About sexually transmitted infections
You're not the first to get an STI
If you ever thought that you were the first or only person to have had a sexually transmitted infection (STI) – think again; they have been around for thousands of years. Gonorrhoea was first mentioned in the Bible and the name of the disease was given by the second-century Greek physician Galen. The origin of syphilis is less clear but by the 16th Century it was making its way across Europe.
Anybody can get a STI from someone who already has one. The trouble is that STIs are usually passed on by someone who doesn’t know that they have an infection and so just asking your partner won’t protect you. The majority of STIs enter the body through tiny abrasions, sores or cuts in the body, many of which can be invisible to the eye. A few STIs only itch, some are painful, some are permanent and many can be serious if left untreated.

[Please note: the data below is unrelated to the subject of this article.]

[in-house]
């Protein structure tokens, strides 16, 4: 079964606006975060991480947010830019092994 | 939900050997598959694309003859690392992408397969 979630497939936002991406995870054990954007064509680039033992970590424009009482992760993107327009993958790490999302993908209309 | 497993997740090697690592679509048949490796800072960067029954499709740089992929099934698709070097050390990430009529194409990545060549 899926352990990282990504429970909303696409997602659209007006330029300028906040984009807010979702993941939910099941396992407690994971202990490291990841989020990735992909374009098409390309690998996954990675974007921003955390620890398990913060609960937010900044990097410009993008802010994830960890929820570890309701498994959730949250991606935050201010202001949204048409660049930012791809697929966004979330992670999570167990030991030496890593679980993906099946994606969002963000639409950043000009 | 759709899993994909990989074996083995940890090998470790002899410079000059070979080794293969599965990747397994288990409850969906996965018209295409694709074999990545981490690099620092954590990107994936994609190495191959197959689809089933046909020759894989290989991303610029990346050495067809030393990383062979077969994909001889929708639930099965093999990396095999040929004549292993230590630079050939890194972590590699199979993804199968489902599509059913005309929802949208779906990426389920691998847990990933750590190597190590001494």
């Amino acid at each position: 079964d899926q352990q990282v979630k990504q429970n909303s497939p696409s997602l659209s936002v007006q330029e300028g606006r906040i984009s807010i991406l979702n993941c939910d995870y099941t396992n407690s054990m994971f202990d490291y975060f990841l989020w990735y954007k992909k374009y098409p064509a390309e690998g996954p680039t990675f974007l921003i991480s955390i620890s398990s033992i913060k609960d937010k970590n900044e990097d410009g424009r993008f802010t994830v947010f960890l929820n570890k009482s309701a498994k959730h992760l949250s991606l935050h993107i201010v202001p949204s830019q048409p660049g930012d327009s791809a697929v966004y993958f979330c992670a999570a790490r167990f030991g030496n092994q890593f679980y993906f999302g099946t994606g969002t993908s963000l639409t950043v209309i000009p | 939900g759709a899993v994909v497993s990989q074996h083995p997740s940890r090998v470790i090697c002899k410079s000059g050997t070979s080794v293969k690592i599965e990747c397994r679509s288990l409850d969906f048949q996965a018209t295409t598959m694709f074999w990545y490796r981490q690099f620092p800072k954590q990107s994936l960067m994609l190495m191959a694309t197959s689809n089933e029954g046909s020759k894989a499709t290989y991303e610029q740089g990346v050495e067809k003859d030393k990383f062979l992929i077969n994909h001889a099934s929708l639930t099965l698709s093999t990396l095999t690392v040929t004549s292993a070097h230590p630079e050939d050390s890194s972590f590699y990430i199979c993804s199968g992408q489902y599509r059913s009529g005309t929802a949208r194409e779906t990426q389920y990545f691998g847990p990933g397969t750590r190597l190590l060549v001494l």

Effective prevention, protection and treatment will significantly reduce the likelihood of getting STIs or, if you do get them, will reduce or eliminate the harm they can cause.
Over recent decades, HIV has affected the lives of gay men everywhere and has changed the way we think about sexual health. Not only do we have a better understanding of our health needs, but many sexual health services have responded to the need for improvement. None of us really want to dwell on STIs, but being aware on what’s going on leaves you free to concentrate on having a good time.
Celebrating a century of sexual health care in the UK | British Association for Sexual Health and HIV | 8 Jun 2017 | 2m 43s↑ Back to top